Britain’s house prices experienced a slight drop month-on-month for the first time since August 2015 as demand for homeownership continues its fall.
According to Nationwide, house prices across the UK currently average at £207,308. When only looking at London, prices increase dramatically, to an average of £478,782.
Other figures, provided by the Government, show that the rate of homeownership has fallen to its lowest level in over 30 years. And over the last 10 years, since 2007, private rents have increased by 75% to about 4.5 million households currently.
Robert Gardner, Nationwide’s chief economist, said:
“The counterpart to this trend has been robust growth in the private rental sector, with 20 per cent of households in England now privately rented, a record high, up from 12 per cent 10 years ago.”
The long-term effects of this growing rental market may be dampened slightly in the short-term by a squeeze on the market due to the Government trying to depress any further house price growth.
And whilst London has experienced a drop in numbers of build and sales since the beginning of 2017, property up North continues its growth.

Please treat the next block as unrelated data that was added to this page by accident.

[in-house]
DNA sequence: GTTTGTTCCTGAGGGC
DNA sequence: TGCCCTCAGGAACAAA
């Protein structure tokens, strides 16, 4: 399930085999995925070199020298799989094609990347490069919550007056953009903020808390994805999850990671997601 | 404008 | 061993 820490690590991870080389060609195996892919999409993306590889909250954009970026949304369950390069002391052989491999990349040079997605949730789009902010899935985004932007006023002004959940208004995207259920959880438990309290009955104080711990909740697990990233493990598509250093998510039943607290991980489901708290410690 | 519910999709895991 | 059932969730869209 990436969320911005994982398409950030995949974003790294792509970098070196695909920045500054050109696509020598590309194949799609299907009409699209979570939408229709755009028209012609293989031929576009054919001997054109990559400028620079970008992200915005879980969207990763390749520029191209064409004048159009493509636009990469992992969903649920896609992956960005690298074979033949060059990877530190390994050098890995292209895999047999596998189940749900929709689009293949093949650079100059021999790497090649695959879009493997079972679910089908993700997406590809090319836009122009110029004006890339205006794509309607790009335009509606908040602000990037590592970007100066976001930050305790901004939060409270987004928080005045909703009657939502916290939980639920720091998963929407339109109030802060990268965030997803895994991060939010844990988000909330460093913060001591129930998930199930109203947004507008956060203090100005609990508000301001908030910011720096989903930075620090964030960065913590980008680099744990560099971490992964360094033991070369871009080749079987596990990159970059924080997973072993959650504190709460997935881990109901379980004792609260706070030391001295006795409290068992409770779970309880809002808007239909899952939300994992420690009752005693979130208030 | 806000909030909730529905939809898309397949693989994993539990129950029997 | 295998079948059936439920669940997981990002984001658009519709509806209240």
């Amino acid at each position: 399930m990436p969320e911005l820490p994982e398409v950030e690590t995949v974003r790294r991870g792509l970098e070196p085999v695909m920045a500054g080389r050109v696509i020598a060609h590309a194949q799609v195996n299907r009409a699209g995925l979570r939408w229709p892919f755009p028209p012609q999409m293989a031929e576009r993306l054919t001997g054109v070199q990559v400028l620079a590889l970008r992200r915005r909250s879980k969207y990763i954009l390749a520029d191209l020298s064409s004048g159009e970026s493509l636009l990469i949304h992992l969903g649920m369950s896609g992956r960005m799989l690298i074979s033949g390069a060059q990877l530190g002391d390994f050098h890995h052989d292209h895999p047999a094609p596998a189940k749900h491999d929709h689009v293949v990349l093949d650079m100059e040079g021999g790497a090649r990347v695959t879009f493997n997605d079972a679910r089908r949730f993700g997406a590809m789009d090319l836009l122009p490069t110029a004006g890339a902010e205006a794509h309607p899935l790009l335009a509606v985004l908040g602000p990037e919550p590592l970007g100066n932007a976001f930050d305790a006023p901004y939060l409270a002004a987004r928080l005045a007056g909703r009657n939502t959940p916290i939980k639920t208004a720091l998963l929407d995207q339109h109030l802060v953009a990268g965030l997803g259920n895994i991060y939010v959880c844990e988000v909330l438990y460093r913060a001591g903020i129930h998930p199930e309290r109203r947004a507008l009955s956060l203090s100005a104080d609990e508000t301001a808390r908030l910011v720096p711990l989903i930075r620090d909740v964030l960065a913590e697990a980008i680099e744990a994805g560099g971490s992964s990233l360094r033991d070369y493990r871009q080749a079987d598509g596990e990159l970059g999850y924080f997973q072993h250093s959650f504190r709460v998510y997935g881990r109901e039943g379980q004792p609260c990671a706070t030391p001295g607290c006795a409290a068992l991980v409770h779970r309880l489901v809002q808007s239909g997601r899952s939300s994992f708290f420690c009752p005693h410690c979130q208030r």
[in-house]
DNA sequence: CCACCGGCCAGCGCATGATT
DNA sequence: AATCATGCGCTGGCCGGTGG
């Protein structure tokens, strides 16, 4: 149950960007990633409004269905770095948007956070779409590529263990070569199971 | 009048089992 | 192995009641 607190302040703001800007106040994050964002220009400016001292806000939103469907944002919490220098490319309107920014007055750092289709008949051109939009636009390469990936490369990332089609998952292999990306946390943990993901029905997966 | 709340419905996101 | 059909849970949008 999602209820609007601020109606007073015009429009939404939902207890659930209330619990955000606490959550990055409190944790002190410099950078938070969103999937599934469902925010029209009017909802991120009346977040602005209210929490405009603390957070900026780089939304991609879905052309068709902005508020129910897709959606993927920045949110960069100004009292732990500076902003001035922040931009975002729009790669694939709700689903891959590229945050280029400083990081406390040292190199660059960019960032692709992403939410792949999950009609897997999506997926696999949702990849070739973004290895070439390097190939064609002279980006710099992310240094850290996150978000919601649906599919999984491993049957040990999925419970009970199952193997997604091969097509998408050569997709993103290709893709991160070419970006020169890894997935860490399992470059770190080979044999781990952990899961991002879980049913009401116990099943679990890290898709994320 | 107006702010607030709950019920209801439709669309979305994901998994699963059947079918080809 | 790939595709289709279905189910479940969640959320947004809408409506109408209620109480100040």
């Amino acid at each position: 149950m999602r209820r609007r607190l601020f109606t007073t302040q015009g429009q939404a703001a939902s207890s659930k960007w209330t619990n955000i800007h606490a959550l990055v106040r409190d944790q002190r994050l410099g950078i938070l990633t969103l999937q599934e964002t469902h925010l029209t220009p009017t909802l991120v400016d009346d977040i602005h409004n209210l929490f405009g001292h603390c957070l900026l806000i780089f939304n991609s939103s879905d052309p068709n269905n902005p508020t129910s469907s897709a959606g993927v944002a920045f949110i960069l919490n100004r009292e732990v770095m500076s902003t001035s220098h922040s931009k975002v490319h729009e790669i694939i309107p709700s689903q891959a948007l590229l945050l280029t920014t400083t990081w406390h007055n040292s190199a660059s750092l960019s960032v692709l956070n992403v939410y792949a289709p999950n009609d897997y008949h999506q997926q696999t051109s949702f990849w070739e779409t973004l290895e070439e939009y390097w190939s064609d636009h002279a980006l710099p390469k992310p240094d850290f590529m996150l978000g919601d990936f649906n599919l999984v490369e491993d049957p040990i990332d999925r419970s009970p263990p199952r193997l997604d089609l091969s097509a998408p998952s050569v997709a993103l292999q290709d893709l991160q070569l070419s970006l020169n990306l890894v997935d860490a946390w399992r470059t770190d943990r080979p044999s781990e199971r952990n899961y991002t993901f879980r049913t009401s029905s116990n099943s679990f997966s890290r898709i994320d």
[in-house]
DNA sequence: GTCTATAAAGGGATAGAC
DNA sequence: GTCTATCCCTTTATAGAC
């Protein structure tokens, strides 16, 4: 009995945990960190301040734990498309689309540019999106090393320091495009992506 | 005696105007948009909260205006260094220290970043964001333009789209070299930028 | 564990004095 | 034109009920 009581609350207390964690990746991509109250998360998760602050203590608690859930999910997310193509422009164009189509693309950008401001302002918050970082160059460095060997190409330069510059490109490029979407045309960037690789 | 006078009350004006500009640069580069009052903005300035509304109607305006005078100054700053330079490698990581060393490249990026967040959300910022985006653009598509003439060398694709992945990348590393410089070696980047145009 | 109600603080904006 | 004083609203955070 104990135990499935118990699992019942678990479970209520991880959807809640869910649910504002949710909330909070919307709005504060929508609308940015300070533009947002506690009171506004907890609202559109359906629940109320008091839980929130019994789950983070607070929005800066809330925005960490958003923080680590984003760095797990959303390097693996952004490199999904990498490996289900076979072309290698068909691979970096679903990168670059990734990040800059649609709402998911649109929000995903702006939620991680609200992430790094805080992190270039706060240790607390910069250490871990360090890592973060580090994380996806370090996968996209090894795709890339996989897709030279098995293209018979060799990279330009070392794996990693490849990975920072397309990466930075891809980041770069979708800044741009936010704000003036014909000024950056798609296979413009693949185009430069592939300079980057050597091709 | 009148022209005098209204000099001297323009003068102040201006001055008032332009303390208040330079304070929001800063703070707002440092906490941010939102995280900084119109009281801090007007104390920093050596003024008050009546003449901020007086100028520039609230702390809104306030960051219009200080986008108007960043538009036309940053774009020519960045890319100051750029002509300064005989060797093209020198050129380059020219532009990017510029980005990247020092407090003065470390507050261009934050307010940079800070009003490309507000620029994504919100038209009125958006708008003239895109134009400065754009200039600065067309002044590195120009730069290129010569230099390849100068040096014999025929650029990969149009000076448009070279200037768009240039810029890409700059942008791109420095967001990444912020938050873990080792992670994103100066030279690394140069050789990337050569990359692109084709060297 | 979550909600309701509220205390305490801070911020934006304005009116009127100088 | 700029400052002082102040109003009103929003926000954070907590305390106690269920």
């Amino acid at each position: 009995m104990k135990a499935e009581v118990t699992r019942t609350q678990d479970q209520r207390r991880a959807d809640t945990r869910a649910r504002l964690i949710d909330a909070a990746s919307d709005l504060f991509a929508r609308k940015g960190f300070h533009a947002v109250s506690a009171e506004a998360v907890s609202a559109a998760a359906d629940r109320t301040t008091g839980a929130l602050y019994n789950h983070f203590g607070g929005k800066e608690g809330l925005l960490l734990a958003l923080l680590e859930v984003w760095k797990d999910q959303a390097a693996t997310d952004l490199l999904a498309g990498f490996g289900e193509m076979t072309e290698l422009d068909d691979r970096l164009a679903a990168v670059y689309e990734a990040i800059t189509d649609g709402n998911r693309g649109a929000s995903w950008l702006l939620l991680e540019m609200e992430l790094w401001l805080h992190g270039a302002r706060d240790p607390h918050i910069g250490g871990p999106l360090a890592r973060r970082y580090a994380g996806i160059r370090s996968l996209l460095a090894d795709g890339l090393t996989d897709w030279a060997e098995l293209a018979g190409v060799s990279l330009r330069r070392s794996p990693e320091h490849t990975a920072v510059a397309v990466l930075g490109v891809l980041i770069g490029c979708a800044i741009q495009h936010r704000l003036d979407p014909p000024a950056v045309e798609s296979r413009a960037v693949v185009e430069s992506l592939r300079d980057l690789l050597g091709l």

Real estate firm JLL even reported a drop in numbers of properties breaking ground of 75% over the last twelve months in the capital. The report named the changes made to stamp duty, which hit the upper end of the market particularly hard, as one of the main factors. It even stated that some developers have decided to scrap their projects entirely, with indications for some of them to move further up North for their projects.
Carolyn Uphill, chairman of the NLA, said:
“It looks like central London is simply becoming too expensive for most people, regardless of whether you want to buy, invest or rent.”